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Covid-19: QOF points for vaccinations and screenings doubled to reflect new priorities

by Caroline Price
20 July 2020

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QOF points for flu vaccinations and cervical smear indicators will be doubled for 2020/21, to respond to refocused priorities in light of Covid-19, according to the BMA GP Committee (GPC).

Points for the vaccinations and screenings will increase from 29 to a total of 58, with the points recycled from ‘income protected’ indicators, the committee said

Meanwhile, points for other areas that practices will be expected to report on remain the same – at 74 for the delivery of modified Quality Improvement domain indicators on early cancer diagnosis and learning disabilities, 44 for prescribing indicators and 81 for disease registers.

However, the value of remaining indicators that practices will not have to actively report have been reduced from 339 to 310. The GPC said these would be paid based on historical activity  and urged practices to continue to deliver good quality care in these areas, to demonstrate that this is ‘not dependent on contractual requirements’.

NHS England announced last week that QOF would be refocused and restore certain elements, but did not provide details of how the work would be delivered and paid.

The GPC circular stated: ‘QOF guidance to support this approach will be produced very soon but in summary the points relating to influenza and cervical smear targets will be doubled to 58, the points for quality improvement (74), prescribing indicators (44) and disease registers (81) will remain the same and the other indicators (310) will have income protection.’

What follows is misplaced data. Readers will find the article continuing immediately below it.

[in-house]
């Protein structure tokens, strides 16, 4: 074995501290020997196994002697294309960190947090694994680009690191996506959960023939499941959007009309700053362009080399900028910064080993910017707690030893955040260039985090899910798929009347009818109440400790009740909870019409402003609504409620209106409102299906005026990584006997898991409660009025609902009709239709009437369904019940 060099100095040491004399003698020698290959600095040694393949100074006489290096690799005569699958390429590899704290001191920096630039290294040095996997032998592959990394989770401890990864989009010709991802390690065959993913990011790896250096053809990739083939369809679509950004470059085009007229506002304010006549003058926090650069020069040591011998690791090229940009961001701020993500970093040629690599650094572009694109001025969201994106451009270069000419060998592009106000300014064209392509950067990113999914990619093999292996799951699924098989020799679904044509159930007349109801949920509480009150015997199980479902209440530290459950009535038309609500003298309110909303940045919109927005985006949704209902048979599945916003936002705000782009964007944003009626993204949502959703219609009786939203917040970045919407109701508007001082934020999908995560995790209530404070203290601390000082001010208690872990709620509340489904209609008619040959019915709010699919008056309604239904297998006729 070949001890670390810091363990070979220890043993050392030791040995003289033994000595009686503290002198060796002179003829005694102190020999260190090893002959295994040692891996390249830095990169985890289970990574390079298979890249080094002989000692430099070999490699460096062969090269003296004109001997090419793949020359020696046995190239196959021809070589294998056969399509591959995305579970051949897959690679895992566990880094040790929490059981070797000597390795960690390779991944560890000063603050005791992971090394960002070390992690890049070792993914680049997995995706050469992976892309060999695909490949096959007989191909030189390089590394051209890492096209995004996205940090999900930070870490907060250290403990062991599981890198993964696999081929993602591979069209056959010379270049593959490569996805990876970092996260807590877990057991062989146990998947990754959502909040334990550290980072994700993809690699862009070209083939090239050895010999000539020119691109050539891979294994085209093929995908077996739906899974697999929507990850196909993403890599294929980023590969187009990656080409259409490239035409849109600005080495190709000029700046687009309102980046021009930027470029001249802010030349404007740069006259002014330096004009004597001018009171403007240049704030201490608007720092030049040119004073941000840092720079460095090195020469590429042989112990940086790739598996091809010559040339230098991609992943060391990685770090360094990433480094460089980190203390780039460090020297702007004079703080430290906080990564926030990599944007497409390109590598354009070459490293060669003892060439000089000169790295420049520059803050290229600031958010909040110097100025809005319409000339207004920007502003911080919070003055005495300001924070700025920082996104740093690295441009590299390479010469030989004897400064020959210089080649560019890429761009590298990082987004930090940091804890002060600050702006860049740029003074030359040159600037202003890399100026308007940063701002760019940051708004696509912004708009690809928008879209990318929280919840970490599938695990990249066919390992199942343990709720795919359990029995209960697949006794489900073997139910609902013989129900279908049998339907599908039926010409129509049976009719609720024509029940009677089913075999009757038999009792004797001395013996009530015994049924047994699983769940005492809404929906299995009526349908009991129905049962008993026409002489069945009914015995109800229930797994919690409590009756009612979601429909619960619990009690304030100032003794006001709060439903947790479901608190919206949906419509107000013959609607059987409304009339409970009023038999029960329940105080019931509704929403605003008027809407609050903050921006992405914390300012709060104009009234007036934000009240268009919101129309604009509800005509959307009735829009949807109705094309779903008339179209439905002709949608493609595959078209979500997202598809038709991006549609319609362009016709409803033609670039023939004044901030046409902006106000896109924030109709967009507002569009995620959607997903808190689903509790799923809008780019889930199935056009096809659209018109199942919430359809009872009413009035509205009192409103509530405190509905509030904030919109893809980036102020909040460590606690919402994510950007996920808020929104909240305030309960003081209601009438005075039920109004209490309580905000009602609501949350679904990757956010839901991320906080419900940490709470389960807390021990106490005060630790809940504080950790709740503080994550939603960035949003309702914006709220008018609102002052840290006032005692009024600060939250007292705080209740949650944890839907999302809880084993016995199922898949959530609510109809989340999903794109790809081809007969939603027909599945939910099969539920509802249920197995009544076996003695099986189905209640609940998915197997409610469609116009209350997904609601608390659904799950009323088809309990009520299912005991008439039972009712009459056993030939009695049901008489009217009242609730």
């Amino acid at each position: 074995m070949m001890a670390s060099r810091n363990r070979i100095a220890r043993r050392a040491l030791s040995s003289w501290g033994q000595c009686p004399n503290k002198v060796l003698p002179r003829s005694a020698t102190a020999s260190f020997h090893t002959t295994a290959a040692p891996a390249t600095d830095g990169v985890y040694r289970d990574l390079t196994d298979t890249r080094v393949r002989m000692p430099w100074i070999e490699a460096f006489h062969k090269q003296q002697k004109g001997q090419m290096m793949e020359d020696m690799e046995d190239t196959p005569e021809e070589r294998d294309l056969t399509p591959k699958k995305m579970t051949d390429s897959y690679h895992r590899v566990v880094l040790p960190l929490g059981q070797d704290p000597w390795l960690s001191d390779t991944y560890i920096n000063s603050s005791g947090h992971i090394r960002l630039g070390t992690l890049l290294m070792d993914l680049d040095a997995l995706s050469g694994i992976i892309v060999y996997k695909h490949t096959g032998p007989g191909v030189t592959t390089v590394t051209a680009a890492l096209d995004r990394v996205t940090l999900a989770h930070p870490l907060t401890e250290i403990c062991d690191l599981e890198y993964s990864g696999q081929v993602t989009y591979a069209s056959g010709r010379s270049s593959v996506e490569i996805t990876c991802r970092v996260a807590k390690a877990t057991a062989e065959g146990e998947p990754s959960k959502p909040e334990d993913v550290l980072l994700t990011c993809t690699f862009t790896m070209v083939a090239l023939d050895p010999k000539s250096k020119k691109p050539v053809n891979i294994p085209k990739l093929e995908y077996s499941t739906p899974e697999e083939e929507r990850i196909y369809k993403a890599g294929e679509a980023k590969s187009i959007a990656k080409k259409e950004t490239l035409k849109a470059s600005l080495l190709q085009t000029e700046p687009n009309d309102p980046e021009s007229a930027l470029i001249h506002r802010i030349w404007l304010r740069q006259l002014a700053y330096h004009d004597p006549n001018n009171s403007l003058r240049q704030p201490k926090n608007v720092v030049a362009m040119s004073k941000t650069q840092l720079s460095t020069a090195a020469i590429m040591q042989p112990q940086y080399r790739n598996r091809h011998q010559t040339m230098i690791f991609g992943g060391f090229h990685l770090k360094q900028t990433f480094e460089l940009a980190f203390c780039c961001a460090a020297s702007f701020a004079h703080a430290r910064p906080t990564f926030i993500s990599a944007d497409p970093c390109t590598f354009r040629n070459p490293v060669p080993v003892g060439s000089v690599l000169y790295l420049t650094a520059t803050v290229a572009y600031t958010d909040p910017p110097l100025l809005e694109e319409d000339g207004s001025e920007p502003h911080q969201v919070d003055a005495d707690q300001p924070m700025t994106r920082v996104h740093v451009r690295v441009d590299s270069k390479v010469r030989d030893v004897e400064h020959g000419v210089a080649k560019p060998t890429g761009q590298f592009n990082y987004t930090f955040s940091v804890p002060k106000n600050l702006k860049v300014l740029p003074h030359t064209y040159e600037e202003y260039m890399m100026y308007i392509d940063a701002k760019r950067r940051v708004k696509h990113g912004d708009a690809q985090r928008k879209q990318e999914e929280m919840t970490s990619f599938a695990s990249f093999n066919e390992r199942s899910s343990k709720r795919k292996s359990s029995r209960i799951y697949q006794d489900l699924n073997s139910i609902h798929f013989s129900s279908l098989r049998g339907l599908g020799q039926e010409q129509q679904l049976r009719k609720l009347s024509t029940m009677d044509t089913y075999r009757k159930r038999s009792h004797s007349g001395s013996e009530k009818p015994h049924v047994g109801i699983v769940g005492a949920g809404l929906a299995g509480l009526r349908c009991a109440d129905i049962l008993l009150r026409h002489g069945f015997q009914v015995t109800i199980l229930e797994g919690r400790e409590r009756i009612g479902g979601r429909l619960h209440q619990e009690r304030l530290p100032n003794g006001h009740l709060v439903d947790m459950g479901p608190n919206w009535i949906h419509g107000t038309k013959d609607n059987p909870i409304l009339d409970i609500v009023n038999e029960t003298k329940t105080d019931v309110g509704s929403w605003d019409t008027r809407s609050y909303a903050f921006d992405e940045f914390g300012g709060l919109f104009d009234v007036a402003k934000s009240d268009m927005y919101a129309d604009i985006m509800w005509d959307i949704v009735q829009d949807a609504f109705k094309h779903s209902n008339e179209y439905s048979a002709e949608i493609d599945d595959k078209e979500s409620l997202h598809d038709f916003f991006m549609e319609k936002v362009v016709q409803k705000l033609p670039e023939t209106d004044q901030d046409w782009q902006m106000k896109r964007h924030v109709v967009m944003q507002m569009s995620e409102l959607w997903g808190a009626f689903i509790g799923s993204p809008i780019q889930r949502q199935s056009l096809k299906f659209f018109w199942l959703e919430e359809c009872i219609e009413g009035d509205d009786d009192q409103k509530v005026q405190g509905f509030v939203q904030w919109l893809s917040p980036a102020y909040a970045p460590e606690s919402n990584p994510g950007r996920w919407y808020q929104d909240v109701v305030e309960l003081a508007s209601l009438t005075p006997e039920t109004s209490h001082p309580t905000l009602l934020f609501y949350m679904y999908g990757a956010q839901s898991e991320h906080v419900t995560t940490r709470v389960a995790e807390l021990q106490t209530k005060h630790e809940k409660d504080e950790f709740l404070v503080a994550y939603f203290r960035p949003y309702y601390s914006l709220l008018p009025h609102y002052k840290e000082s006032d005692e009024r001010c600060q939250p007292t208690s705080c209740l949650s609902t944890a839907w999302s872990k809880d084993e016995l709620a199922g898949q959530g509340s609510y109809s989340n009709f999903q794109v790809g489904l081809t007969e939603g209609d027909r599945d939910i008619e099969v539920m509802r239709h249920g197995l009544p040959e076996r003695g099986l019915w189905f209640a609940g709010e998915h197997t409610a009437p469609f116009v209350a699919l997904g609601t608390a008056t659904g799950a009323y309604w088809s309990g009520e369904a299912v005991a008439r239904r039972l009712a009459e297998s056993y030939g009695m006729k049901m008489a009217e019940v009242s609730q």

It added: ‘Income related to this element of QOF will be paid based on historic achievement. We are working on how that will be calculated. We would encourage practices to use their professional judgement in their management of patients with long term conditions, to do what they can within their capacity and capability over the coming months, and by doing so demonstrate that, even at times such as this, the delivery of good quality care is not dependent on contractual requirements.

GPs told Management in Practice’s sister publication, Pulse, they felt the change represented ‘extra work for the same money’.

Dr Simon Bradley, a GP partner in Bristol, said: ‘It was just plain stupid to reinstate QOF points for a date, 1 July, that had already passed. It instantly created a visceral response that these changes were going to be unfair. It confirms those suspicions of unfairness that the extra QOF points for flu and smears appear not to be extra at all, as the total number of points available appears unchanged. If this is true it represents extra work for the same money.’

Dr Dave Triska, a GP in Surrey, said: ‘It’s another weight to be carried by general practice – and feels like a kick in the teeth after the early pandemic efforts. I’ve lost faith with NHSE in the recovery phase… We will come out worse.’

A Norfolk GP, who wished to remain anonymous, added: ‘Relying on NHS England to work out the detail on income protection is laughable given the number of times they have moved the goalposts recently. Throughout this whole thing, practices have been treated unfairly – whether it’s the protection of staff with adequate PPE, or financial security for practices.’

A BMA spokesperson told Pulse: ‘NHSEI didn’t make a commitment to pause QOF for the whole of 2020/21. This agreement will mean that the vast majority of QOF now does have income protection for the rest of the year, enabling practices to prioritise their work based on their local circumstances as the pandemic progresses.’

The news comes as NICE closed a consultation last week on new proposed QOF indicators for obesity, cancer and vaccinations, which will be subject to negotiations between the BMA and NHS England.

A version of this story was first published by our sister title Pulse.